Friday, October 28, 2016

Imperial Passing: Prince Mikasa Dies at 100

On October 27th 2016, Japan's Imperial Household Agency reported that Prince Mikasa had passed away. He was the oldest living member of the Imperial Family. Born in December 1915, he was the son of Emperor Taisho and the youngest brother of Emperor Hirohito (Showa) and lived through the reign of three Emperors (Taisho-Showa-Heisei). The late Prince Mikasa served as an Officer in the Japanese Imperial Army and fought as a Captain under the name "Wakasugi" in the Second Sino-Japan War. He is noted for being very outspoken critic of Japanese wartime atrocities in China. In a 1994 interview he said he was shocked by the use of live Chinese prisoners for bayonet practice. What impact his protest had is not known.
In 1940, he was shown films of using germ warfare in China that outraged him enough to force his brother the Showa Emperor top watch it. After the war he opposed After the war the Prince spoke before the Privy Council strongly urging the Showa Emperor to abdicate and take responsibility for the war. While the Prince is still seen as a controversial figure in China, one must give him credit for speaking up to what Japan's forces in China had done. While much of Prince Mikasa's wartime history is disputed in China, he became a figure for peace in the post war years. Men who have seen the horrors of war tend to do this and the Prince was no exception. He would go on to pursue academia in Tokyo University and is noted for his Middle Eastern Studies. On 2 December 2015, Prince Mikasa became the first member of the imperial family to live to 100. On his 100th birthday, he was quoted as saying: "Nothing will change just because I turn 100 years old. I'd like to spend my days pleasantly and peacefully while praying for the happiness of people around the world and thanking my wife, Yuriko, who has been supporting me for more than 70 years." He spent his final moments with his wife Princess Yuriko Mikasa (seen in photo below). It is said he outlived all of his siblings and all three of his sons.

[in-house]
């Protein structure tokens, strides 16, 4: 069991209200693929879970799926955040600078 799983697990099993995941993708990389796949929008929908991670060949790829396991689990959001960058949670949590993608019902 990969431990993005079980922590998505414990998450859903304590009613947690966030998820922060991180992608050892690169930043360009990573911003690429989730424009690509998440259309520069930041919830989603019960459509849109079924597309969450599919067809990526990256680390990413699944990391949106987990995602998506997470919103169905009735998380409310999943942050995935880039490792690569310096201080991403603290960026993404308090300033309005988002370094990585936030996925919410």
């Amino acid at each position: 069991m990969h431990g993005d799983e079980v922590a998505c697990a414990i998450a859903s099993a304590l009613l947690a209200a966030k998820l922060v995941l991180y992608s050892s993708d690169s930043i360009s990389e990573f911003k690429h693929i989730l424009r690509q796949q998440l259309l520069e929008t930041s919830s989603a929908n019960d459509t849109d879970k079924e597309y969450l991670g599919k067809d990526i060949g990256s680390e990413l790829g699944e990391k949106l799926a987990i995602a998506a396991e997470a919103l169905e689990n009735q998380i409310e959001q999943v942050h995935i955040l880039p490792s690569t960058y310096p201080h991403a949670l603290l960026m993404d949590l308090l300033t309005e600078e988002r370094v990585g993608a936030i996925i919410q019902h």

We at American Mishima wish the Prince peace and farewell.

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